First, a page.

This week in the ux-clinic discussion group:

We’re a start-up of veteran designers and software developers, building a cutting edge – home music system (think wireless). One big debate we’re having is how to approach the problem of satisfying both user populations: novice consumers and expert audiophiles. Both user groups are important to us, but their needs, and the assumptions we can make in designing for them, are so divergent, we’re struggling with how best to approach the problem.

Should we:

  • A) Figure out now who is more important, and design for them
  • B) Focus on the happy middle of design problems / features that both groups want done as simply as possible
  • C) Deal with this one feature / decision at a time
  • D) Something we haven’t thought of

I’d love to hear how other folks have dealt with this problem, even if just “we made it up as we went”

- Signed, SPD, split-personality design

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7 Responses to “This week in ux-clinic: Designing for novices and experts”

  1. Kenneth P. Katz |

    Are you sure that the needs of two widely different segments can be met with a single product?

    Reply
  2. Rami |

    As a start up, I think you should be unique in your design and offer something new, that might mean that you should design for the expert user.

    On the other hand, you can design the hardware to handle both expert and novice users, then produce the first release with software for the novice user and the second release can include the software for the expert user.

    Reply
  3. Pawel Brodzinski |

    I think the queestion should have been asked earlier. Not during design, but during discussing vission (or business plan) for the product. What is your main target market? Novices, audiophiles or people from the middle. You won’t satisfy all with a single product. Where’s your place on the market, then?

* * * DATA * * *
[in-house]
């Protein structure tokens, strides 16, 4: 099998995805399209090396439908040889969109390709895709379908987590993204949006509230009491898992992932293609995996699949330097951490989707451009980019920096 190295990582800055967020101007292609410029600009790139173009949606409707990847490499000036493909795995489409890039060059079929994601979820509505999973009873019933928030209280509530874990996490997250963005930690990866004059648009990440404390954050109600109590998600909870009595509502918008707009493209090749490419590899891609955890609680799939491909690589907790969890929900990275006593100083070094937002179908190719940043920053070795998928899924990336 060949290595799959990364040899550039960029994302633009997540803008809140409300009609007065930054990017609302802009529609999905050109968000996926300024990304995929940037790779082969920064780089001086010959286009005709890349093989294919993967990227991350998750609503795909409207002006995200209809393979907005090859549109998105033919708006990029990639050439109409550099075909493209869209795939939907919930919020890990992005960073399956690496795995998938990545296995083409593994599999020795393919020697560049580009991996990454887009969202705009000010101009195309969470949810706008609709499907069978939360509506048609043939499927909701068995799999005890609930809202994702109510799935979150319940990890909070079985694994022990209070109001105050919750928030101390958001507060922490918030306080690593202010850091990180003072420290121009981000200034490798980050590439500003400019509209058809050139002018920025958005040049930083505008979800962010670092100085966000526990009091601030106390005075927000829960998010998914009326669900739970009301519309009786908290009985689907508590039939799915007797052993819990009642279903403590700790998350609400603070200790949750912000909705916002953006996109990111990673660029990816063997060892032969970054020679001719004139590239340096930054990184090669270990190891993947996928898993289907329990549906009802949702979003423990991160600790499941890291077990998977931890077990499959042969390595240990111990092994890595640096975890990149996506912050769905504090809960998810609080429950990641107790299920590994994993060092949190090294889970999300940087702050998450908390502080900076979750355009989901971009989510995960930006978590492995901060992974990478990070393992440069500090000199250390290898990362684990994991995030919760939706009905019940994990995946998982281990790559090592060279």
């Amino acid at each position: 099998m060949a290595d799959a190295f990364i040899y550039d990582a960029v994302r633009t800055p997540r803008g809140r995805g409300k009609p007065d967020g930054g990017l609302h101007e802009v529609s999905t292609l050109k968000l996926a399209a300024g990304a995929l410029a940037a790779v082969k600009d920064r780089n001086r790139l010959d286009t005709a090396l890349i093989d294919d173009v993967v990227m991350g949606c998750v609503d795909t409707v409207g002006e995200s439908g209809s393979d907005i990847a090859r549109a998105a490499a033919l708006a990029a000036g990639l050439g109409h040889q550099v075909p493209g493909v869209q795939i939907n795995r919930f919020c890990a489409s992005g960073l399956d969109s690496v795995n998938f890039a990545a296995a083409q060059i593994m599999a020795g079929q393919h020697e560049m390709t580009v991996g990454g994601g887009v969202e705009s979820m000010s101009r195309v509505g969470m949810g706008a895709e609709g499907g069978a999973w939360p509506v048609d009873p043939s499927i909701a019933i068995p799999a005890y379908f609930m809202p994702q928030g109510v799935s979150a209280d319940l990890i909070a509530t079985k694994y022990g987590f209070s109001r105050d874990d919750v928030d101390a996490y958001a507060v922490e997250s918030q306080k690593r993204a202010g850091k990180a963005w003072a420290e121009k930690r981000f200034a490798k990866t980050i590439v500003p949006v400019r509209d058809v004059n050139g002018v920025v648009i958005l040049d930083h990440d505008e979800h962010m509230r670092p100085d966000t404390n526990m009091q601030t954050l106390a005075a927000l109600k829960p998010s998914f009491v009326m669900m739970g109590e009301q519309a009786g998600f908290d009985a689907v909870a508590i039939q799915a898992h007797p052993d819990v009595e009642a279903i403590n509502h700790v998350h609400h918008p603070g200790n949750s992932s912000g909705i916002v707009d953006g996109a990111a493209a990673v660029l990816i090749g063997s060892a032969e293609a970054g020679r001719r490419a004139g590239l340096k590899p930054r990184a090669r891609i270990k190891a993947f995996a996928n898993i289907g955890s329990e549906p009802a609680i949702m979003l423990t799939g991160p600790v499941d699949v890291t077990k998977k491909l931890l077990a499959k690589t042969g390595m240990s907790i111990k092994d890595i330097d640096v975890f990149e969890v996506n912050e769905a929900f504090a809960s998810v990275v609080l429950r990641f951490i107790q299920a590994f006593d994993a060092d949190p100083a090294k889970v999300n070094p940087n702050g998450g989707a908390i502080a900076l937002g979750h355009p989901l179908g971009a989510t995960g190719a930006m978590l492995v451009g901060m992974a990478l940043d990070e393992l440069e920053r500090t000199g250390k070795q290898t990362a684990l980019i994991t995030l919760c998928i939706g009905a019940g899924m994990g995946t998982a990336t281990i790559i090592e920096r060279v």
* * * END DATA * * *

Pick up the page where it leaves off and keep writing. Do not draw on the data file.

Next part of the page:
I’d choose one target group, basing on business expectations (market size, potential revenue, etc) and focus on that group.

    Reply
  4. Michael McDonald |

    If you have a specific product idea or approach and you are trying to match that to an audience, you best bet is to get out there and talk to people, find out which people are interested in your product and why. The design should be molded around the wants and needs of those prospects.

    On the other hand, if you’re trying to figure out what market to approach before defining/refining the product, also go out and talk to people. Where are the biggest opportunities? Who do you want to be your customers? (It’s best if you also fall within your target audience.)

    Reply
  5. Chad Maine |

    As an audio geek myself, I appreciate products that can target mass-market and still appeal to audiophiles. Use quality components, support lossless codecs, handle large music collections well, etc.

    Reply

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